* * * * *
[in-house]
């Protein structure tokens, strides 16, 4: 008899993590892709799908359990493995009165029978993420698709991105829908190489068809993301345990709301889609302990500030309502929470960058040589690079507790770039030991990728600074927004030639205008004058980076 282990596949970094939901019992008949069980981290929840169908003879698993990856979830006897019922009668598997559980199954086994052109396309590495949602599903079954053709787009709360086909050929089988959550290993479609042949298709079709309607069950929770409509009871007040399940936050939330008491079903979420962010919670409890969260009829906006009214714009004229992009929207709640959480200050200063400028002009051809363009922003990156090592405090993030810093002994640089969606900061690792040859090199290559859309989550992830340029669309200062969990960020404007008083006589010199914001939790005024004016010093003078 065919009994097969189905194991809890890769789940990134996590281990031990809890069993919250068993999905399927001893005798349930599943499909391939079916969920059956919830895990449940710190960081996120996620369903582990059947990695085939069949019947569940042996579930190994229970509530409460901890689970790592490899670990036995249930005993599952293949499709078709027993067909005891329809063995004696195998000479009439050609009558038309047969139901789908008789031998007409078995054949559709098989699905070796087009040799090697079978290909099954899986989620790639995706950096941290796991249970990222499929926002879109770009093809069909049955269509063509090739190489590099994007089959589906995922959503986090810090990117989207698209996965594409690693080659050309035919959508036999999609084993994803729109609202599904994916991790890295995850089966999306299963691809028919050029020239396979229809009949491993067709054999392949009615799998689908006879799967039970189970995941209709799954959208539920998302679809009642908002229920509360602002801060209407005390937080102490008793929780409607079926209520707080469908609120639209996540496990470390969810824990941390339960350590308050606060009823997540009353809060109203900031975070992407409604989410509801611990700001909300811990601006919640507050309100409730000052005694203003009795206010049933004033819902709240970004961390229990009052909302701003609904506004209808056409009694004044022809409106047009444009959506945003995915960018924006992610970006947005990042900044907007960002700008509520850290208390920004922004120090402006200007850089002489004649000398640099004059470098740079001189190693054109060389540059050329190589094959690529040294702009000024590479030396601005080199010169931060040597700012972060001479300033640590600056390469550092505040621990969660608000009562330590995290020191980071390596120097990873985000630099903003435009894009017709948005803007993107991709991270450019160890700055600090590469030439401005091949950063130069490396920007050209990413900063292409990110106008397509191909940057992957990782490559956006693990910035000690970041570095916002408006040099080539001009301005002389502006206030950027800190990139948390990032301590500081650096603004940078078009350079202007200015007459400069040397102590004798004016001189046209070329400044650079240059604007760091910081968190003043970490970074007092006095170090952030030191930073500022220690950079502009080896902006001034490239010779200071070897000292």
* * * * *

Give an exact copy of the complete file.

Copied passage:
[in-house]
């Protein structure tokens, strides 16, 4: 008899993590892709799908359990493995009165029978993420698709991105829908190489068809993301345990709301889609302990500030309502929470960058040589690079507790770039030991990728600074927004030639205008004058980076 282990596949970094939901019992008949069980981290929840169908003879698993990856979830006897019922009668598997559980199954086994052109396309590495949602599903079954053709787009709360086909050929089988959550290993479609042949298709079709309607069950929770409509009871007040399940936050939330008491079903979420962010919670409890969260009829906006009214714009004229992009929207709640959480200050200063400028002009051809363009922003990156090592405090993030810093002994640089969606900061690792040859090199290559859309989550992830340029669309200062969990960020404007008083006589010199914001939790005024004016010093003078 065919009994097969189905194991809890890769789940990134996590281990031990809890069993919250068993999905399927001893005798349930599943499909391939079916969920059956919830895990449940710190960081996120996620369903582990059947990695085939069949019947569940042996579930190994229970509530409460901890689970790592490899670990036995249930005993599952293949499709078709027993067909005891329809063995004696195998000479009439050609009558038309047969139901789908008789031998007409078995054949559709098989699905070796087009040799090697079978290909099954899986989620790639995706950096941290796991249970990222499929926002879109770009093809069909049955269509063509090739190489590099994007089959589906995922959503986090810090990117989207698209996965594409690693080659050309035919959508036999999609084993994803729109609202599904994916991790890295995850089966999306299963691809028919050029020239396979229809009949491993067709054999392949009615799998689908006879799967039970189970995941209709799954959208539920998302679809009642908002229920509360602002801060209407005390937080102490008793929780409607079926209520707080469908609120639209996540496990470390969810824990941390339960350590308050606060009823997540009353809060109203900031975070992407409604989410509801611990700001909300811990601006919640507050309100409730000052005694203003009795206010049933004033819902709240970004961390229990009052909302701003609904506004209808056409009694004044022809409106047009444009959506945003995915960018924006992610970006947005990042900044907007960002700008509520850290208390920004922004120090402006200007850089002489004649000398640099004059470098740079001189190693054109060389540059050329190589094959690529040294702009000024590479030396601005080199010169931060040597700012972060001479300033640590600056390469550092505040621990969660608000009562330590995290020191980071390596120097990873985000630099903003435009894009017709948005803007993107991709991270450019160890700055600090590469030439401005091949950063130069490396920007050209990413900063292409990110106008397509191909940057992957990782490559956006693990910035000690970041570095916002408006040099080539001009301005002389502006206030950027800190990139948390990032301590500081650096603004940078078009350079202007200015007459400069040397102590004798004016001189046209070329400044650079240059604007760091910081968190003043970490970074007092006095170090952030030191930073500022220690950079502009080896902006001034490239010779200071070897000292």